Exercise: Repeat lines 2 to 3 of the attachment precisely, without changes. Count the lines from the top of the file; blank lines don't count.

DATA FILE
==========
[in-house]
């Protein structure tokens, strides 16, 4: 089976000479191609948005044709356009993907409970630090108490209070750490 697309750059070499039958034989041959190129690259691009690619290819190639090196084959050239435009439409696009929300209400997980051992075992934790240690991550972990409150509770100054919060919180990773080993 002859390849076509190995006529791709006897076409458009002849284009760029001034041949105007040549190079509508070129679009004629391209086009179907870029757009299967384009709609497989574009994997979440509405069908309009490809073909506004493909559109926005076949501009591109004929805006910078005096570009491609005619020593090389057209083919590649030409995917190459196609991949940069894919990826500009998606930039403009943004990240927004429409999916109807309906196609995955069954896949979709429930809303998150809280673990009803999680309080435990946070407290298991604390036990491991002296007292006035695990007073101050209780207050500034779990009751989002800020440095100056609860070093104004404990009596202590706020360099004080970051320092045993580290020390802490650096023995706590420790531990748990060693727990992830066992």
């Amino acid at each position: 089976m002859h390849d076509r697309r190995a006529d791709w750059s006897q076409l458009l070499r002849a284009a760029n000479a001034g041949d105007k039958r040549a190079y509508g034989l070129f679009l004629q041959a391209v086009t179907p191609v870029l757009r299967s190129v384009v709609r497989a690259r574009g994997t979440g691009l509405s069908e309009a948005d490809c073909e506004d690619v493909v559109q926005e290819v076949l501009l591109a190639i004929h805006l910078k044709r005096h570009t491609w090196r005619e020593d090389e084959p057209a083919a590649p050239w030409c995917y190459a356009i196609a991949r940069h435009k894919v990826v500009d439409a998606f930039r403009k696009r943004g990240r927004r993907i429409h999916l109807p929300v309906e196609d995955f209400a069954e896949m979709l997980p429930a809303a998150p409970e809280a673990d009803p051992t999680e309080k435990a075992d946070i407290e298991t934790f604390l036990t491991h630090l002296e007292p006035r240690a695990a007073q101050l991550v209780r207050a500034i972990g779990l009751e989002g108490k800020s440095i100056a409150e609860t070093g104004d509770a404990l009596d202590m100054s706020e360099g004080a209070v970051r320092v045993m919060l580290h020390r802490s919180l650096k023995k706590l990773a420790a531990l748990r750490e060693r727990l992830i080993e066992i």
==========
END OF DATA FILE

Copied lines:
């Protein structure tokens, strides 16, 4: 089976000479191609948005044709356009993907409970630090108490209070750490 697309750059070499039958034989041959190129690259691009690619290819190639090196084959050239435009439409696009929300209400997980051992075992934790240690991550972990409150509770100054919060919180990773080993 002859390849076509190995006529791709006897076409458009002849284009760029001034041949105007040549190079509508070129679009004629391209086009179907870029757009299967384009709609497989574009994997979440509405069908309009490809073909506004493909559109926005076949501009591109004929805006910078005096570009491609005619020593090389057209083919590649030409995917190459196609991949940069894919990826500009998606930039403009943004990240927004429409999916109807309906196609995955069954896949979709429930809303998150809280673990009803999680309080435990946070407290298991604390036990491991002296007292006035695990007073101050209780207050500034779990009751989002800020440095100056609860070093104004404990009596202590706020360099004080970051320092045993580290020390802490650096023995706590420790531990748990060693727990992830066992």
């Amino acid at each position: 089976m002859h390849d076509r697309r190995a006529d791709w750059s006897q076409l458009l070499r002849a284009a760029n000479a001034g041949d105007k039958r040549a190079y509508g034989l070129f679009l004629q041959a391209v086009t179907p191609v870029l757009r299967s190129v384009v709609r497989a690259r574009g994997t979440g691009l509405s069908e309009a948005d490809c073909e506004d690619v493909v559109q926005e290819v076949l501009l591109a190639i004929h805006l910078k044709r005096h570009t491609w090196r005619e020593d090389e084959p057209a083919a590649p050239w030409c995917y190459a356009i196609a991949r940069h435009k894919v990826v500009d439409a998606f930039r403009k696009r943004g990240r927004r993907i429409h999916l109807p929300v309906e196609d995955f209400a069954e896949m979709l997980p429930a809303a998150p409970e809280a673990d009803p051992t999680e309080k435990a075992d946070i407290e298991t934790f604390l036990t491991h630090l002296e007292p006035r240690a695990a007073q101050l991550v209780r207050a500034i972990g779990l009751e989002g108490k800020s440095i100056a409150e609860t070093g104004d509770a404990l009596d202590m100054s706020e360099g004080a209070v970051r320092v045993m919060l580290h020390r802490s919180l650096k023995k706590l990773a420790a531990l748990r750490e060693r727990l992830i080993e066992i």